'Creative writing in Australian Spanish-language newspapers has to date taken many forms, from short stories to poems, from memoirs to crónicas. Crónicas are writings that comment on the happenings of daily life, social habits and the concerns of communities, at times employing humour and satire while at others adopting a more sombre tone. Crónicas are a significant genre because they serve the reading community by touching on many of the themes that resonate with the migrant experience.
'While Spanish-language crónicas first appeared in Australian newspapers in the 1970s, their origins in this country were established much earlier by a Spanish migrant from Catalonia, Salvador Torrents. Torrents fled persecution as a result of his involvement in anarchist politics and arrived in Australia in 1916, working in the sugar cane fields near Innisfail, North Queensland. Up until his death in 1952 he wrote profusely in a variety of genres, including the crónica, and his work was published in European and North American newspapers. This study examines the way in which Torrents’ writings on politics, family life, social customs and gender relations informed an international audience, projecting the migrant’s perspective of an Australian experience to a worldwide readership.' (Publication abstract)
'‘I don’t belong to generation green,’ announces Jill Jones in her poem ‘Leaving It To the Sky’ (Dark Bright Doors, 2010); and in her blog Ruby Street she has voiced her discomfort with having her work seen as embodying ‘a form of comfortable ecopoetic with some fancy philosophic or metaphysical flourishes’. In ‘Leaving It To the Sky’, her narrator writes instead of an equivocal relationship to a particular city, memories of a suburban working-class childhood, and the need to avoid being allocated to any school of thinking, any ‘overarching narrative’, at all. The poem is not primarily concerned with landscape or the natural world, but opens itself to difference and contradiction, leaps of association, a refusal to be disciplined into membership of an accepted group of concerned writers.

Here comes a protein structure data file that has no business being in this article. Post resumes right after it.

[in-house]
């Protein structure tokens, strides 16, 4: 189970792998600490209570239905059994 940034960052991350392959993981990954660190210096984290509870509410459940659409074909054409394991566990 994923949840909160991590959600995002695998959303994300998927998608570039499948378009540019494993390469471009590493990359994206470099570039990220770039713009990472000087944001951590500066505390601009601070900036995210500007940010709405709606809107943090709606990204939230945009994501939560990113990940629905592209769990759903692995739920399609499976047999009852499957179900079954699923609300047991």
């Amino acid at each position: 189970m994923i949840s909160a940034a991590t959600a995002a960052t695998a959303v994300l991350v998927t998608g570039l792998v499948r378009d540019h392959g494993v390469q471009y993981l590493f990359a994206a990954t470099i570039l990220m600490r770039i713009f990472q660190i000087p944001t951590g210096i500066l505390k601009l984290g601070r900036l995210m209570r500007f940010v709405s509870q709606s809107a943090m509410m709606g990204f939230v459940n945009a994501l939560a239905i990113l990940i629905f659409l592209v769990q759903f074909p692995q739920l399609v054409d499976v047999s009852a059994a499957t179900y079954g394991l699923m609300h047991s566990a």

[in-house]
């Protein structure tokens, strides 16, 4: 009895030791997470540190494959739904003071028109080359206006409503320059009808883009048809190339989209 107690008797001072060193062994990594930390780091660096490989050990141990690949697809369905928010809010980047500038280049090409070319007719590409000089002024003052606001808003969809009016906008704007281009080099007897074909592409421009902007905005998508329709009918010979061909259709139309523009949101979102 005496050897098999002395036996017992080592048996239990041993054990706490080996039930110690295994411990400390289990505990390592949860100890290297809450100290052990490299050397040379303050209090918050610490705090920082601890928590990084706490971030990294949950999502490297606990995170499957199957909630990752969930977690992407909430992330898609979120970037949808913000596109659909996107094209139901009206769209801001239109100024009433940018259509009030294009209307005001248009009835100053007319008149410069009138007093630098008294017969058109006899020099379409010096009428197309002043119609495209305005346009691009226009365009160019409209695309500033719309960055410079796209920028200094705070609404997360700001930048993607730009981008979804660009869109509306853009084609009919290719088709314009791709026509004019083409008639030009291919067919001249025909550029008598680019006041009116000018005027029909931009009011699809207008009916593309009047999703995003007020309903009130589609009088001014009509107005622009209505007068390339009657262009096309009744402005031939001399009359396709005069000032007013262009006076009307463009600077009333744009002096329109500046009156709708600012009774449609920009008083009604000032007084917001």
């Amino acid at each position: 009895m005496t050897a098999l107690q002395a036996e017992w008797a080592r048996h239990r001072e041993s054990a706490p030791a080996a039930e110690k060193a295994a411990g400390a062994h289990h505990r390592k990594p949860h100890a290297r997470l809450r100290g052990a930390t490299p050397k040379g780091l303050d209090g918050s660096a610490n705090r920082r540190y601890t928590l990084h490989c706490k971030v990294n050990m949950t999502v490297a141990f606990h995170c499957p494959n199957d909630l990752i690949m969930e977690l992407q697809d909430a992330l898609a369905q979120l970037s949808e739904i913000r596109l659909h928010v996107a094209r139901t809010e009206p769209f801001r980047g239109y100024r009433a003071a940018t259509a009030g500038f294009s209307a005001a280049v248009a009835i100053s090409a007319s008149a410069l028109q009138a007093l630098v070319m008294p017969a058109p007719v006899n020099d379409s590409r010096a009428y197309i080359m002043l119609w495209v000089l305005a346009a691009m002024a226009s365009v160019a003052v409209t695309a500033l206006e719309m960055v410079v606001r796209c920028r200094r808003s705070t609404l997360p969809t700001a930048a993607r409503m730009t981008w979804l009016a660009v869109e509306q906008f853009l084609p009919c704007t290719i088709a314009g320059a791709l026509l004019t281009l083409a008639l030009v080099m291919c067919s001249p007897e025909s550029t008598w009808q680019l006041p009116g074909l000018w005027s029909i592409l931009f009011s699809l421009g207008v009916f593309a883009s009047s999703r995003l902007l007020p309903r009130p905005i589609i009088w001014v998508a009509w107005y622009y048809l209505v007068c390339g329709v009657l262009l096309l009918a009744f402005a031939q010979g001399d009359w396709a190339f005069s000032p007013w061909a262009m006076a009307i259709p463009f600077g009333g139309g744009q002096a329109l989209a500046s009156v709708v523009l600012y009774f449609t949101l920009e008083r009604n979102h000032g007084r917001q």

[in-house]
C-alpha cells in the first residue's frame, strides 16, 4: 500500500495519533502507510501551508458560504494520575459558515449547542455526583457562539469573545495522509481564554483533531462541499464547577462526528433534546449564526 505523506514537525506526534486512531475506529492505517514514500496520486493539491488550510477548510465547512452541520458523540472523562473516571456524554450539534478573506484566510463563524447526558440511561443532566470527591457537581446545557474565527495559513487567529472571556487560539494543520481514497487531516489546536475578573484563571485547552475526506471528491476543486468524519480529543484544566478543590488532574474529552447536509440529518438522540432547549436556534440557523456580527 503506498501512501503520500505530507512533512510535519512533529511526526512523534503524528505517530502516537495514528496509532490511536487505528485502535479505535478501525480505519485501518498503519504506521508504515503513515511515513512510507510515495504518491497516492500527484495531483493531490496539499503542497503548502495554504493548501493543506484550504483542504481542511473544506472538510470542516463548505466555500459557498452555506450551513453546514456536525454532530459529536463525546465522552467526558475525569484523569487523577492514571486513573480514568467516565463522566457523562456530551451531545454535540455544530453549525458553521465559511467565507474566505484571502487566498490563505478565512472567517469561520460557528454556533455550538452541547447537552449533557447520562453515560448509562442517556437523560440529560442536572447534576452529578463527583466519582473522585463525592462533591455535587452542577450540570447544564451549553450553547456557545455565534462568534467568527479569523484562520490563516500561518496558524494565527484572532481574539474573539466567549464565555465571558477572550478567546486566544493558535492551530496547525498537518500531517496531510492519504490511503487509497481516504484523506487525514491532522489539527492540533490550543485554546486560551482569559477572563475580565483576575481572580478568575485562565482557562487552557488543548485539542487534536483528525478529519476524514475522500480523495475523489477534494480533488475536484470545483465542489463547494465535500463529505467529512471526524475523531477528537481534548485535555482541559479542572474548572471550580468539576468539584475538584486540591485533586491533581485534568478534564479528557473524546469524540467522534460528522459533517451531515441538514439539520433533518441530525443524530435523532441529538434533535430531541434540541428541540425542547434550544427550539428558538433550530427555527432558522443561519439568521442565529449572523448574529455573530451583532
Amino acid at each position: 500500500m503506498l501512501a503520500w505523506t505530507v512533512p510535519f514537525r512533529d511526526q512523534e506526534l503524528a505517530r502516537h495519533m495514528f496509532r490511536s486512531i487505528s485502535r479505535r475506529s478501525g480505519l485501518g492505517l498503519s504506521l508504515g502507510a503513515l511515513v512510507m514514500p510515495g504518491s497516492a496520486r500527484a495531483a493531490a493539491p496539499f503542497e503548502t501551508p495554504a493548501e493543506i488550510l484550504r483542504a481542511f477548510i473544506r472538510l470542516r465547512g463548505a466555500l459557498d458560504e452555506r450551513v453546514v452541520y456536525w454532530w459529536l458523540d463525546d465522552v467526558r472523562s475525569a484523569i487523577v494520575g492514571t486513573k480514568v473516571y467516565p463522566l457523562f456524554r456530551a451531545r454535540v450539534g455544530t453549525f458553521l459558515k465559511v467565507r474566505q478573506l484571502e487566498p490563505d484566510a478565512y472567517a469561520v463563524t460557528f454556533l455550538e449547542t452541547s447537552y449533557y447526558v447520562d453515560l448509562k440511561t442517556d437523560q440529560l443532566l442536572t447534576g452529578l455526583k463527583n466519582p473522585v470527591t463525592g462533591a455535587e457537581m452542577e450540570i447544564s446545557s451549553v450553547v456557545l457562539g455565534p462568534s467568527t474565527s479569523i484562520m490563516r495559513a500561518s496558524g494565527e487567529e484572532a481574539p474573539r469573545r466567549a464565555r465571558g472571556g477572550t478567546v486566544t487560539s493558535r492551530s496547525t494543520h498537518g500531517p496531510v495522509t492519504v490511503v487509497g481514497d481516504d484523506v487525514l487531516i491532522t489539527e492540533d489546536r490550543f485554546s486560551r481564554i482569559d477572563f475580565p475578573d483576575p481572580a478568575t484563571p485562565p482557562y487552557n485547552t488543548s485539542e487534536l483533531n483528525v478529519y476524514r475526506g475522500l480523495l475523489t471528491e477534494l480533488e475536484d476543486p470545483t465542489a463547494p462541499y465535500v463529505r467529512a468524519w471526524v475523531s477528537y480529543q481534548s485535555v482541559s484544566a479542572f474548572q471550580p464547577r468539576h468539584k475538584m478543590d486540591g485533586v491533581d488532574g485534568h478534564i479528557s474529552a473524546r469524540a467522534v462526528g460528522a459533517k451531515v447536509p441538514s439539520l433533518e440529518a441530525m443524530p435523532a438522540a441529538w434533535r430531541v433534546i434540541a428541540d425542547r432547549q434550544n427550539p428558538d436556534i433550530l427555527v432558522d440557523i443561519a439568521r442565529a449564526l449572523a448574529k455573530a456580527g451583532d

'This paper will consider how Jill Jones tackles the ecopoetic as process rather than category. Using the work of Walter Benjamin and Timothy Morton, I argue that the ecopoetic in this sense may have little to do with a traditional sense of ‘nature’ – which has been absorbed, in Joan Retallack’s words, ‘into literary tropes and musings fed by chronically ego-bound, short-sighted human desires’. Instead, as this paper will demonstrate, Jones often reaches out to otherness, incorporating the languages of popular culture, journalism, politics, technology and the corporate: an experiment in contemporary consciousness, the human and the non-human inextricably entwined.' (Publication abstract)
'In this paper, recent invasion novels by John Marsden provide a case study for examining the subtextual configurations of meaning that underlie the proposition of Asian threat and allow insight into the historical and cultural unconscious of an anxious settler nation.' (p.86)
Ross argues that 'the persistence of the Asian invasion narrative indicates white Australia's fears for security of tenure ... and demonstrates the underlying paranoia that a nation founded on invasion could possibly be lost by invasion.'